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bugsy_malone 666
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USB Stick vs SD card on Pi A/B/B+/Zero/2

Mon Nov 21, 2016 7:21 pm

So I am understanding that you can use a small SD card containing just the 'boot' bit thats normally on the windows formatted part of the card to boot the Pi to a USB stick.

I wondered whether people have noticed in improvements of performance or if there are any issues with this? Basically at work when we retire some of the older blackberry phones alot of them have 2gb SD cards in them, inherently this isnt much use unless you run the 'lite' version of Jessie for basic stuff, but its fine on things like my server which essentially does little more than run BTSync.

However, recently I have been looking at the MyCroft AI and so started using their stuff to try and build my own for testing, I figured that because of the way it works 2gb would be enough - nope that filled up quickly, so then I cloned to a 4gb SD card, but if its anything like the Retropie situation, what you think will be a good size card turns out to never be big enough.

So then I was understanding you can get the Pi to run happily from USB, albeit with a minimal SD card. For me I think this would work pretty well as USB sticks are cheaper per GB than SD cards, they are also quick and easy to clone if I need to move up a size and dont have my SD card adaptor to hand.

So what do I need to know and is it a good idea?

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DougieLawson
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Re: USB Stick vs SD card on Pi A/B/B+/Zero/2

Mon Nov 21, 2016 8:24 pm

It's still experimental. It also doesn't work on my B+ which needs max_usb_current=1 to get the hard drive to spin up.

I wouldn't use it for anything on a production machine until the USB/PXE bootcode goes out of beta testing.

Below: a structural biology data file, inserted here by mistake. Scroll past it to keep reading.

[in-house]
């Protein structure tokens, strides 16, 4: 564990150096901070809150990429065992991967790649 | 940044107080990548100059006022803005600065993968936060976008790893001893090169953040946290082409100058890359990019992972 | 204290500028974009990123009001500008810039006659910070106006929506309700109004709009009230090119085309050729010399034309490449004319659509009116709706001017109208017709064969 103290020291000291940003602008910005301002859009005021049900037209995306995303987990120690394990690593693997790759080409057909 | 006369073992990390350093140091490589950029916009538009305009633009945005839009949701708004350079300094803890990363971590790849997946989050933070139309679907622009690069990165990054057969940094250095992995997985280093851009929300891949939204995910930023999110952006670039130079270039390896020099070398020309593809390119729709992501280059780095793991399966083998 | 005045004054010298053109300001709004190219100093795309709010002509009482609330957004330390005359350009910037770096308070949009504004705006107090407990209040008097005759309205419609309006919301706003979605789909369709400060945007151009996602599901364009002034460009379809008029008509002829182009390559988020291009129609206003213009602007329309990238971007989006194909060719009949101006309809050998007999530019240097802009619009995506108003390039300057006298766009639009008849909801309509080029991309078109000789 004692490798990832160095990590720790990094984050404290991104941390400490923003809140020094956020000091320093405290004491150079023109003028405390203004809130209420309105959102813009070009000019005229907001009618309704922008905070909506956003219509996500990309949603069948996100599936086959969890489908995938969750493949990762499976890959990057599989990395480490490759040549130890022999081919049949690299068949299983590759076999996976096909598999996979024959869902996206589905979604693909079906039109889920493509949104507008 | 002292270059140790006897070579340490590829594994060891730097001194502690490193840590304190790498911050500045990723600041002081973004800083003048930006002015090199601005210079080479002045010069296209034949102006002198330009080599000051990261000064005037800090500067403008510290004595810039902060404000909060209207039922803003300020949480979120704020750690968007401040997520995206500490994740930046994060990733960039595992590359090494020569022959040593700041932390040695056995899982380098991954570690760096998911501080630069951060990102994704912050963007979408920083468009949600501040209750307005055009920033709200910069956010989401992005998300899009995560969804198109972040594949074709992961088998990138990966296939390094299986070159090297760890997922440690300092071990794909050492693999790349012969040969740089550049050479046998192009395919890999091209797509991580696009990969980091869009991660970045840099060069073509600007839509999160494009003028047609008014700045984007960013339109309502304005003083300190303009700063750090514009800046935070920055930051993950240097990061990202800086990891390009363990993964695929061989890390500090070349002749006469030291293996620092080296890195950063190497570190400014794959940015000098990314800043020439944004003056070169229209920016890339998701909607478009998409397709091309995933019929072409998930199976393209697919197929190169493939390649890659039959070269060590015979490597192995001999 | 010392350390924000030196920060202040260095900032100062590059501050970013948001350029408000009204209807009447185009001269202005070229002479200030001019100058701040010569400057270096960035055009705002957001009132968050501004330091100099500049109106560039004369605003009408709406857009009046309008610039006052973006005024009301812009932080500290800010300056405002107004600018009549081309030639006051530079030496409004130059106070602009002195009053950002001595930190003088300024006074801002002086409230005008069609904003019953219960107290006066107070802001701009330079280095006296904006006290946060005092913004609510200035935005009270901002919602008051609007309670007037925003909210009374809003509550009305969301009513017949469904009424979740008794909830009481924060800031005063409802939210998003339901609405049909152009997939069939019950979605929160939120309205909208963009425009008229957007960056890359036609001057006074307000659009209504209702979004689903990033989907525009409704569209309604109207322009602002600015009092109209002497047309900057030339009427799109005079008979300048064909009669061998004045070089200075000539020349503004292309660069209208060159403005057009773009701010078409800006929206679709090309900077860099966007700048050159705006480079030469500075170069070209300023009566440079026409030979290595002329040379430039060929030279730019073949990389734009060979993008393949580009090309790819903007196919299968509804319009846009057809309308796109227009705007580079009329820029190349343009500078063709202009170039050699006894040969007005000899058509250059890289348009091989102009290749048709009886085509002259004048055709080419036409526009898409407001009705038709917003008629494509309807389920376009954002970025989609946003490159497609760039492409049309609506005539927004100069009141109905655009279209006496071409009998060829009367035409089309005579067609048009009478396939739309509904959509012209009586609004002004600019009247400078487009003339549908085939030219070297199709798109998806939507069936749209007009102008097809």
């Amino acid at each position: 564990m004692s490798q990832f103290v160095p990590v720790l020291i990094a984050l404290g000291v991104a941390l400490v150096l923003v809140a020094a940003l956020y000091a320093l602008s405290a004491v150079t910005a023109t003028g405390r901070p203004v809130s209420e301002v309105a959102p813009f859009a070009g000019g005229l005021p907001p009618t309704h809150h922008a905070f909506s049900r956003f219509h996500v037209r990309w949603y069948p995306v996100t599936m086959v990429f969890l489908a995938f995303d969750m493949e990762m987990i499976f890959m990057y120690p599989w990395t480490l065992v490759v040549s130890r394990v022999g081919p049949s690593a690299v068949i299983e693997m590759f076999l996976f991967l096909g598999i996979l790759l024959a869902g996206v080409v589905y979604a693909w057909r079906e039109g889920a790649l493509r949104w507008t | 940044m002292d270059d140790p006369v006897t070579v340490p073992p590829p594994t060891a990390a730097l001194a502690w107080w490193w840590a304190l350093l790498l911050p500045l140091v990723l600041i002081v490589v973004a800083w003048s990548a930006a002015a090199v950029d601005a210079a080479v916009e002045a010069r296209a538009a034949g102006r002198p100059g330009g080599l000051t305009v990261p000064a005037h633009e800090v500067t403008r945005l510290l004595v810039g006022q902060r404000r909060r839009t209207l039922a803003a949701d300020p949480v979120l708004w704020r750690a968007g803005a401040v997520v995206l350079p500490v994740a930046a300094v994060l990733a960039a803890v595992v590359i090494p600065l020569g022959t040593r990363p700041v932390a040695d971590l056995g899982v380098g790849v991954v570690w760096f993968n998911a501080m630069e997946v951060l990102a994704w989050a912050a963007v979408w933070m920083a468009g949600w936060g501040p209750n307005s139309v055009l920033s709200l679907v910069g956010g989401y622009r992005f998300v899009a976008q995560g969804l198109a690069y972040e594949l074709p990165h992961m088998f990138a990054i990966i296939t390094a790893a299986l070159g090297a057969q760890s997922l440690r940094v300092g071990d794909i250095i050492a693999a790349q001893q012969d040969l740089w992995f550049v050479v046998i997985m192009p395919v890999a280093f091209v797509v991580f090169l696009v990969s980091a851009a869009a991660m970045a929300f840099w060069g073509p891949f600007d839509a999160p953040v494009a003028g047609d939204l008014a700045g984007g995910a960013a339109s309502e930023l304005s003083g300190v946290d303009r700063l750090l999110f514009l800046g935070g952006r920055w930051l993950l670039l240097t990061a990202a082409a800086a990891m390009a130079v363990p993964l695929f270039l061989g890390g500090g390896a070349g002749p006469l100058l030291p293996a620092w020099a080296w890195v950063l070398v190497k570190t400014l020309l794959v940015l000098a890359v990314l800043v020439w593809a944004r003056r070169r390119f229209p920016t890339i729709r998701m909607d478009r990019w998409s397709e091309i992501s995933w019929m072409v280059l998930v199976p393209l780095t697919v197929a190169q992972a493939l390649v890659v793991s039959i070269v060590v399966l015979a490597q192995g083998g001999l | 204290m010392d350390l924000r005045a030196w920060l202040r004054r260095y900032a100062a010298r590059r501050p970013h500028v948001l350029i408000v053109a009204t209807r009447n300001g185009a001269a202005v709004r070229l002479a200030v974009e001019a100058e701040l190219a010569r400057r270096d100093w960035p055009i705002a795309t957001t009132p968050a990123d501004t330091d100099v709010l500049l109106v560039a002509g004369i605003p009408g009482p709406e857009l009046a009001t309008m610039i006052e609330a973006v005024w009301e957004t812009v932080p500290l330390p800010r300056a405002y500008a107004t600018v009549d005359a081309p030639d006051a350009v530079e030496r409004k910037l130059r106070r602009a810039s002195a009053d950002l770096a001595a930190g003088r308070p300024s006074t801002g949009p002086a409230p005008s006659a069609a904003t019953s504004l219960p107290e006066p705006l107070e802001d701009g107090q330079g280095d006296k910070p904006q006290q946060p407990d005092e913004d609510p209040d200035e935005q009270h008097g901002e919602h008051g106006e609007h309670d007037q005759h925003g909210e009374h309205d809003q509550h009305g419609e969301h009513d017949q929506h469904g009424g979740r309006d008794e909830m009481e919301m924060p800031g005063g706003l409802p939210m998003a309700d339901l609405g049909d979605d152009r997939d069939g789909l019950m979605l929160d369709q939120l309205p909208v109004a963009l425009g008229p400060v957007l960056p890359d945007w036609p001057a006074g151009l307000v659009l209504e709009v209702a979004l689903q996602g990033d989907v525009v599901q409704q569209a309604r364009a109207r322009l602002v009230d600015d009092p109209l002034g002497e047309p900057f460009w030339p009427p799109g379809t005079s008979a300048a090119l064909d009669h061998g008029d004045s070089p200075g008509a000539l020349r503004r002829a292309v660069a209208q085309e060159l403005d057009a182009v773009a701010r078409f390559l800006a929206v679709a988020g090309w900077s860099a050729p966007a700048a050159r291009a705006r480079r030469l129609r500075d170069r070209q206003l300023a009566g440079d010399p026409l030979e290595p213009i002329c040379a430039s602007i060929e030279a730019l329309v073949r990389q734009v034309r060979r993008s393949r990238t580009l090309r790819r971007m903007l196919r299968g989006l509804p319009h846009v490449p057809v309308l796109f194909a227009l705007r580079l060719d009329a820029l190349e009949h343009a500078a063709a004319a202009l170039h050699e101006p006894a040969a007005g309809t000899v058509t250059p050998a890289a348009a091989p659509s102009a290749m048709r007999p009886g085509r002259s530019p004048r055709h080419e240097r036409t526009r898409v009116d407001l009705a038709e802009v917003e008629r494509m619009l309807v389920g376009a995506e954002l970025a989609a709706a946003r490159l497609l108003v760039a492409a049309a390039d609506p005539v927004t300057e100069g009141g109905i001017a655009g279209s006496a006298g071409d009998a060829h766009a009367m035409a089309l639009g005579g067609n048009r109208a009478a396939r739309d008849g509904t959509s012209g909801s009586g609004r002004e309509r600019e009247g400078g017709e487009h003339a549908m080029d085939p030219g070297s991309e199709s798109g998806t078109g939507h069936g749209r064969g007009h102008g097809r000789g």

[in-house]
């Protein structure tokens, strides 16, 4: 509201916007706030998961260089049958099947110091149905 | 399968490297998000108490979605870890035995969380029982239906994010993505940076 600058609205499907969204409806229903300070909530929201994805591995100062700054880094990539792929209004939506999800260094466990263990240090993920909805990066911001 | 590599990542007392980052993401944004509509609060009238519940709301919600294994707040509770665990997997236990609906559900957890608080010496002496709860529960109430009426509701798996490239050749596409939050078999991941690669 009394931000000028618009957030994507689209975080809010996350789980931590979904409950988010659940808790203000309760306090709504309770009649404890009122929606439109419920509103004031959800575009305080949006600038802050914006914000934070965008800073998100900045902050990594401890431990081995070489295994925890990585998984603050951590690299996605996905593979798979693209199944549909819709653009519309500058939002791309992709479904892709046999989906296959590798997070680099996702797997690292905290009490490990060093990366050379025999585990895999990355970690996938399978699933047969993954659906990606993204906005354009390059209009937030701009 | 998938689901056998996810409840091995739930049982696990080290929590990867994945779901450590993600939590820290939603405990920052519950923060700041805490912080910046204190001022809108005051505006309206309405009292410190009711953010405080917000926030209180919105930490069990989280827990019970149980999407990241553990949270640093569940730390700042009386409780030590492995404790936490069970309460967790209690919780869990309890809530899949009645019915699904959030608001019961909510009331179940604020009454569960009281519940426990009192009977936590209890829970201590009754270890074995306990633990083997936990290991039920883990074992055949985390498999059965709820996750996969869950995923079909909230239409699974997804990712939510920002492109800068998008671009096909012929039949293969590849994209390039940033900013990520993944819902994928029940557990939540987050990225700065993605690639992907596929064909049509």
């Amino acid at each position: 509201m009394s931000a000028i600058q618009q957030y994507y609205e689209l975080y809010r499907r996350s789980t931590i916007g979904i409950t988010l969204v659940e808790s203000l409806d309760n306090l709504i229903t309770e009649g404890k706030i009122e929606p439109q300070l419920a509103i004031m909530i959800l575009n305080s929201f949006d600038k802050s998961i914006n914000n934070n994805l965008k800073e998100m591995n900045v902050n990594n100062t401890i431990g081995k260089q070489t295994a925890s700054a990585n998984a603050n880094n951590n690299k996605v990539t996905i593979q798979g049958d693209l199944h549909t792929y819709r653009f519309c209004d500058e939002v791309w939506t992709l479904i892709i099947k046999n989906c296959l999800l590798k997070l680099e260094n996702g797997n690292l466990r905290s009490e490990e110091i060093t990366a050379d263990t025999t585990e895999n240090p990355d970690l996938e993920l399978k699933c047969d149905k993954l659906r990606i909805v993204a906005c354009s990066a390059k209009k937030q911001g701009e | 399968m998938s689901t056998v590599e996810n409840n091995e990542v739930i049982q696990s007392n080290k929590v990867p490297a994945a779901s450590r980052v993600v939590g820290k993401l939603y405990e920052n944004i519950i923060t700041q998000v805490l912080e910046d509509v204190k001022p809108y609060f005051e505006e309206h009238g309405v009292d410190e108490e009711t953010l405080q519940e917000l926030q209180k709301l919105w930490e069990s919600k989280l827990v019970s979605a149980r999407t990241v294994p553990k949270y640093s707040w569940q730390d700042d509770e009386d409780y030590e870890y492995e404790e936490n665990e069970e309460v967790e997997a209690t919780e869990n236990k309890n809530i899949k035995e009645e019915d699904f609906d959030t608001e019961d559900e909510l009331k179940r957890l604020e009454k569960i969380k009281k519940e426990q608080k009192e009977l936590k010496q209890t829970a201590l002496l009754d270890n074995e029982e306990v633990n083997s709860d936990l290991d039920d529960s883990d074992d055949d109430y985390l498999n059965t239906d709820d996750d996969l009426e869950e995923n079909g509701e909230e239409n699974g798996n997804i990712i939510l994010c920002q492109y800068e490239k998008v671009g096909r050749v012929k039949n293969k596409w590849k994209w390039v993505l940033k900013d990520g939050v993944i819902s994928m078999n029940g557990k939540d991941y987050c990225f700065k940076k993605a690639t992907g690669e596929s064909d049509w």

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HawaiianPi
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Re: USB Stick vs SD card on Pi A/B/B+/Zero/2

Mon Nov 21, 2016 11:11 pm

bugsy_malone 666 wrote:So I am understanding that you can use a small SD card containing just the 'boot' bit thats normally on the windows formatted part of the card to boot the Pi to a USB stick.

I wondered whether people have noticed in improvements of performance or if there are any issues with this?
Any changes in performance would depend on the SD card and/or USB flash drive you are using.

SD cards, and often USB flash drives as well, are optimized for sequential read/write performance, while computers typically do a lot of non-sequential (random) I/O. Unfortunately most SD and USB flash devices suck horribly at random I/O, so they are just about the poorest choice for a computer OS drive you could make (SSD drives designed for computer use have much more powerful processors and are much faster at random I/O).

As an example, I have a Patriot 128GB Supersonic Rage 2 Series USB 3.0 Flash Drive, described as follows...

"With read and write speeds of up to 400MB/s (Read) and 300MB/s (Write), the Patriot Supersonic Rage 2 uses high quality MLC NAND coupled with a state of the art IC controller for excellent performance when working with large file transfers."

Did you notice the "Marketing Speak" disclaimer in there? You probably did, because I bolded the text.

This drive is extremely fast when doing sequential I/O, which would be the case when working with large file transfers. Approaching cheap SSD performance.

However, when I tested it for random I/O in Crystal Diskmark I got this:
  • Random Read 4KiB (Q= 32,T= 1) : 6.216 MB/s [ 1517.6 IOPS]
  • Random Write 4KiB (Q= 32,T= 1) : 0.026 MB/s [ 6.3 IOPS]
  • Random Read 4KiB (Q= 1,T= 1) : 5.512 MB/s [ 1345.7 IOPS]
  • Random Write 4KiB (Q= 1,T= 1) : 0.010 MB/s [ 2.4 IOPS]
Random reads are only single digit MB/s, and random writes are absolutely abysmal (KB/s)! I've actually gotten better random write numbers from cheap USB 2.0 flash drives.

So anyway, to make a short story long (see what I did there) you'll want a USB drive with good random I/O performance if you are going to use it an an OS drive.

Another option, if you don't need a ton of storage, would be to get a small SSD and a SATA to USB adapter. Small SSD drives are cheap now. Actually cheaper than some high end Micro-SD cards. I imagine even a cheap SSD would outperform most (if not all) Micro-SD cards. Of course I'm in the USA, so the pricing situation might be very different over there in the UK. Here you can find 60GB SSD drives for <$30 ($26.99 is the lowest I found after a quick search), and 120GB SSD drives for < $40 ($37.99).